Charlotte’s Web is a book I loved as a child and still love revisiting it as an adult. And it’s quite the weeper! It’s a simple barnyard fable of a piglet who is the runt of the litter saved by a girl named Fern and named Wilbur. As Wilbur grows and thrives he is faced with the reality that he will be butchered for pork. His life is saved by his friendship with a barn spider named Charlotte who weaves words like “Some Pig” and “Terrific” into her webs. Wilbur grows to become a celebrity pig which saves him from the butchering block.
The natural response to this story is that Wilbur actually does nothing and it is Charlotte who should be recognized as a remarkable spider. The farmer’s wife, Mrs. Zuckerman, says as much in the story. What I never noticed about this story as a child is how it is a social satire of how gullible humans are to the messages of advertising. But it’s also a story of friendship and how Charlotte dedicates her naturally short life to preventing the unnatural end of Wilbur’s life. As a result, Charlotte’s legacy is ensured with Wilbur telling her story to generations of her descendants.
The book also features Templeton, a funny rat, who I loved as a child and who still cracks me up now. Charlotte’s Web is a well-regarded classic and I can’t help but throw my praise onto it’s heap of plaudits. Have you read Charlotte’s Web, and if you have what are your thoughts?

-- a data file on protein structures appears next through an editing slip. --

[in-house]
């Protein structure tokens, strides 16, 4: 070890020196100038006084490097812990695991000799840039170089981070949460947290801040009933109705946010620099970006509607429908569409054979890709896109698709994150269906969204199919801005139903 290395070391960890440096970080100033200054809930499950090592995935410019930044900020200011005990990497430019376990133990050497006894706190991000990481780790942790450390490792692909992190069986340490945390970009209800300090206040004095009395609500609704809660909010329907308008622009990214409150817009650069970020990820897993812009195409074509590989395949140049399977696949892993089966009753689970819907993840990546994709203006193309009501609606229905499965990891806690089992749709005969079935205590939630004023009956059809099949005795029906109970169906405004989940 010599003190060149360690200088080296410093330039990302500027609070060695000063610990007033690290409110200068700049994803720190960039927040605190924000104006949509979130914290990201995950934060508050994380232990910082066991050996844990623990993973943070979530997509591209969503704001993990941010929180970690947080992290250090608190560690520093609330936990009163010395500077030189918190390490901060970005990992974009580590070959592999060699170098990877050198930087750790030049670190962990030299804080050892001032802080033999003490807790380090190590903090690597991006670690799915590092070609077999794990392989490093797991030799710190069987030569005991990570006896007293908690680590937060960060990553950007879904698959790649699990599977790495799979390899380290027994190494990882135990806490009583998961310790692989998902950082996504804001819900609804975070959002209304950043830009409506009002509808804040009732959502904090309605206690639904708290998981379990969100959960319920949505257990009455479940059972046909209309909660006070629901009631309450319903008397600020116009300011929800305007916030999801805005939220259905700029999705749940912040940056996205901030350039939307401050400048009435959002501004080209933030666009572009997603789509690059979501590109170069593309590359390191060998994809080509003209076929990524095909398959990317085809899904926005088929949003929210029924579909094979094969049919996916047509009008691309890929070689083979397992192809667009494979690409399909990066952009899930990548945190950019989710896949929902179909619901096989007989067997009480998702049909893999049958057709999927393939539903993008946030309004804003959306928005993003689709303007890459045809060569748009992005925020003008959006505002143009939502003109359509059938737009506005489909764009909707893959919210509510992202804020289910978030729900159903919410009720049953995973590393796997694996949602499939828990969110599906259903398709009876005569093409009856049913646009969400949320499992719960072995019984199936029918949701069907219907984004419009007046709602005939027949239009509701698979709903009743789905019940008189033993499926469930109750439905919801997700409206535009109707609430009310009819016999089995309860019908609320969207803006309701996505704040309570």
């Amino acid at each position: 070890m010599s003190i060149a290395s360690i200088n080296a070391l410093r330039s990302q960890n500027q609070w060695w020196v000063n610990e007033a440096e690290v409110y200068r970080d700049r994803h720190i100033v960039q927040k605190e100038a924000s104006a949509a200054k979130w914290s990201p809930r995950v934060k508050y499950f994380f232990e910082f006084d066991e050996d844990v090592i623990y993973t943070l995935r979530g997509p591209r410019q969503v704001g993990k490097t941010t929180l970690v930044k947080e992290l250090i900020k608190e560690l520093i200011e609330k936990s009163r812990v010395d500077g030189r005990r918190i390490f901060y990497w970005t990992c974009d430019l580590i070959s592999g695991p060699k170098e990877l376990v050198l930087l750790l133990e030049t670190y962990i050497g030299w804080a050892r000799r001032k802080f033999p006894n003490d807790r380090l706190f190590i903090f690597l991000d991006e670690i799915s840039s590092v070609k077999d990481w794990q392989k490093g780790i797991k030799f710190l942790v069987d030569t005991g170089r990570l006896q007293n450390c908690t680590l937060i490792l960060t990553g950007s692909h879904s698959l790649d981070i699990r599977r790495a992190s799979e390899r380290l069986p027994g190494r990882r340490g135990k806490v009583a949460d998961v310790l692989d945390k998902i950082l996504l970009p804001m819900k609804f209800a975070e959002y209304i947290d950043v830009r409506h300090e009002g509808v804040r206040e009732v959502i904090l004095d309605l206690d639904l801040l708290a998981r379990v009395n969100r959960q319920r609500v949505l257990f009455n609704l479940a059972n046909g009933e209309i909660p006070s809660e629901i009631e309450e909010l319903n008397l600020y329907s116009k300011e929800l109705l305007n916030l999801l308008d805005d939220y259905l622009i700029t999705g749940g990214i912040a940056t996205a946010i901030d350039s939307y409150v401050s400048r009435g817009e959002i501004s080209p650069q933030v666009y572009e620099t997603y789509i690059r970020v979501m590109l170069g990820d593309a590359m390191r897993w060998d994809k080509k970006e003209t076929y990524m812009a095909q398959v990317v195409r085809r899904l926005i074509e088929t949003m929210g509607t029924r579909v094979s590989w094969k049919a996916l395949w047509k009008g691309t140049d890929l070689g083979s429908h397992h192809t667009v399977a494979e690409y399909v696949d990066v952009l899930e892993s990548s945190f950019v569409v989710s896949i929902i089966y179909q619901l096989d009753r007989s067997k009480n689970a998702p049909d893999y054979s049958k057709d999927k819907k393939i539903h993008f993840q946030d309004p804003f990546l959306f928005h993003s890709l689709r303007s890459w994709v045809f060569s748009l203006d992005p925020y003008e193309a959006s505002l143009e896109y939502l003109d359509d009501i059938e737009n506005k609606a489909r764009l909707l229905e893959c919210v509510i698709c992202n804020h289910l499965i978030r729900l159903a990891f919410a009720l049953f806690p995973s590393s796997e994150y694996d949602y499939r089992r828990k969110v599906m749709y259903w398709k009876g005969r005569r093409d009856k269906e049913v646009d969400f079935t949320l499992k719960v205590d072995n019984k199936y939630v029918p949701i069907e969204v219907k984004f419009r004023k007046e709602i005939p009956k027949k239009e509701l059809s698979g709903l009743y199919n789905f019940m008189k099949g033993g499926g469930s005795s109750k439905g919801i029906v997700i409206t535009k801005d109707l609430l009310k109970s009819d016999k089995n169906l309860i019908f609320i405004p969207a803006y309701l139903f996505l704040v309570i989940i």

“…A miracle has happened and a sign has occurred here on earth, right on our farm, and we have no ordinary pig.”
“Well,” said Mrs. Zuckerman, “it seems to me that you’re a little off. It seems to me we have no ordinary spider.”
Final Lines: “It is not often that someone comes along who is a true friend and a good writer. Charlotte was both.”
Last night we returned to Drumlin Farm for the Friday Evening Hayride. Farmer Caroline drove the tractor out to through the fields. Along the way Drumlin Farm educator Debbie taught us that we were in fact taking a strawride and that Drumlin Farm has been under cultivation for 250 years. Of course, around these parts I wondered “only 250 years?”
We stopped by a campfire to roast marshmallows and make s’mores. Then we sang “She’ll Be Comin’ Round the Drumlin” for Farmer Caroline and a song about a farm called “Muscle and Arm.” Then we heard a native American story about our special evening visitor, a screech owl!
When I was a kid I liked to visit farm museums where I could see all sorts of farm animals and a different way of life from my suburban upbringing. I’ve written about a couple of these magical places before – The Stamford Museum and Nature Center and Old MacDonald’s Farm. As an adult I’ve found it difficult to recapture the magic when visiting farm attractions as they’re either dismally small and depressing or so over-commercialized and packed with stuff that really have nothing to do with a farm.
So it was with great delight that I visited the MassAudobon’s Drumlin Farm Wildlife Sanctuary in Lincoln, MA. It helps that I went accompanied by a toddler so everything was doubly fun. It’s a place where one can commune with sheep, pigs, goats, cows, deer, owls, and chickens. The tractor is vintage and it pulls a no-frills hayride around the farm. Not only that, but better than any of the places I visited as a child this is a functioning farm, growing produce for sale and divvied up among CSA shares. Drumlin Farm is a beautiful, educational, and magical place.